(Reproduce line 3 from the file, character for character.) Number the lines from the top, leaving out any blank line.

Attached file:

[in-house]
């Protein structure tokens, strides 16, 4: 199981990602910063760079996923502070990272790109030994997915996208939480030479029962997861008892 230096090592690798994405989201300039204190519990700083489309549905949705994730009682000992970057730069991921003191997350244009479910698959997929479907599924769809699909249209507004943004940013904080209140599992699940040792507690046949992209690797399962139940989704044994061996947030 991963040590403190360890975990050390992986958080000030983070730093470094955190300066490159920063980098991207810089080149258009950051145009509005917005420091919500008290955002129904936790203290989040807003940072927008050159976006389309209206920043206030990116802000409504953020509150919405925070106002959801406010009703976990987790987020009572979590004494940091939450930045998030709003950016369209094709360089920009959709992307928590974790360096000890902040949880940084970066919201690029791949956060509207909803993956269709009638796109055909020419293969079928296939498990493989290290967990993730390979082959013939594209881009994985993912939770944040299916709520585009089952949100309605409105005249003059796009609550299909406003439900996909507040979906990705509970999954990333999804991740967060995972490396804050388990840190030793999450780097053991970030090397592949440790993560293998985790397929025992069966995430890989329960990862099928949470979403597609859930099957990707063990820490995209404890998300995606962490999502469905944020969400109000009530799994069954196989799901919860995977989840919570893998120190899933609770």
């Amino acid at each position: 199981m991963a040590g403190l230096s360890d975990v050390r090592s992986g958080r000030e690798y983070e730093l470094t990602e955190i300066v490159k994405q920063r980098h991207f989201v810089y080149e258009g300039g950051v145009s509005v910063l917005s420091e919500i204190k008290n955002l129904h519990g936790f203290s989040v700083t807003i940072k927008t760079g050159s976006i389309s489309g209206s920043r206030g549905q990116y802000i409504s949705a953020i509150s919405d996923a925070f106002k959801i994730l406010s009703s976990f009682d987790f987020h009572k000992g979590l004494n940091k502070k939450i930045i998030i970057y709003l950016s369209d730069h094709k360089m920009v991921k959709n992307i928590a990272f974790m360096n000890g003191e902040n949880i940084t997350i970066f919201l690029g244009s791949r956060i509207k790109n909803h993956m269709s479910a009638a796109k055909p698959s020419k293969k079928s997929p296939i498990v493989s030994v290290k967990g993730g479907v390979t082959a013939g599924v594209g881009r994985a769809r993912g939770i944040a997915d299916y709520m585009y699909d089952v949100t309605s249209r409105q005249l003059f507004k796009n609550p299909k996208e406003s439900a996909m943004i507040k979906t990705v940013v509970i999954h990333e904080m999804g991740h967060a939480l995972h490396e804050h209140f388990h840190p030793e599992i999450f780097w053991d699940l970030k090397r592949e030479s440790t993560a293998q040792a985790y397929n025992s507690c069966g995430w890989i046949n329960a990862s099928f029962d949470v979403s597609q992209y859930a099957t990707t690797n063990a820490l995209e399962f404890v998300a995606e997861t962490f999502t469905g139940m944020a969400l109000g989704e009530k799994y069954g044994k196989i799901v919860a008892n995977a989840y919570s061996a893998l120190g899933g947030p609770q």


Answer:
């Amino acid at each position: 199981m991963a040590g403190l230096s360890d975990v050390r090592s992986g958080r000030e690798y983070e730093l470094t990602e955190i300066v490159k994405q920063r980098h991207f989201v810089y080149e258009g300039g950051v145009s509005v910063l917005s420091e919500i204190k008290n955002l129904h519990g936790f203290s989040v700083t807003i940072k927008t760079g050159s976006i389309s489309g209206s920043r206030g549905q990116y802000i409504s949705a953020i509150s919405d996923a925070f106002k959801i994730l406010s009703s976990f009682d987790f987020h009572k000992g979590l004494n940091k502070k939450i930045i998030i970057y709003l950016s369209d730069h094709k360089m920009v991921k959709n992307i928590a990272f974790m360096n000890g003191e902040n949880i940084t997350i970066f919201l690029g244009s791949r956060i509207k790109n909803h993956m269709s479910a009638a796109k055909p698959s020419k293969k079928s997929p296939i498990v493989s030994v290290k967990g993730g479907v390979t082959a013939g599924v594209g881009r994985a769809r993912g939770i944040a997915d299916y709520m585009y699909d089952v949100t309605s249209r409105q005249l003059f507004k796009n609550p299909k996208e406003s439900a996909m943004i507040k979906t990705v940013v509970i999954h990333e904080m999804g991740h967060a939480l995972h490396e804050h209140f388990h840190p030793e599992i999450f780097w053991d699940l970030k090397r592949e030479s440790t993560a293998q040792a985790y397929n025992s507690c069966g995430w890989i046949n329960a990862s099928f029962d949470v979403s597609q992209y859930a099957t990707t690797n063990a820490l995209e399962f404890v998300a995606e997861t962490f999502t469905g139940m944020a969400l109000g989704e009530k799994y069954g044994k196989i799901v919860a008892n995977a989840y919570s061996a893998l120190g899933g947030p609770q």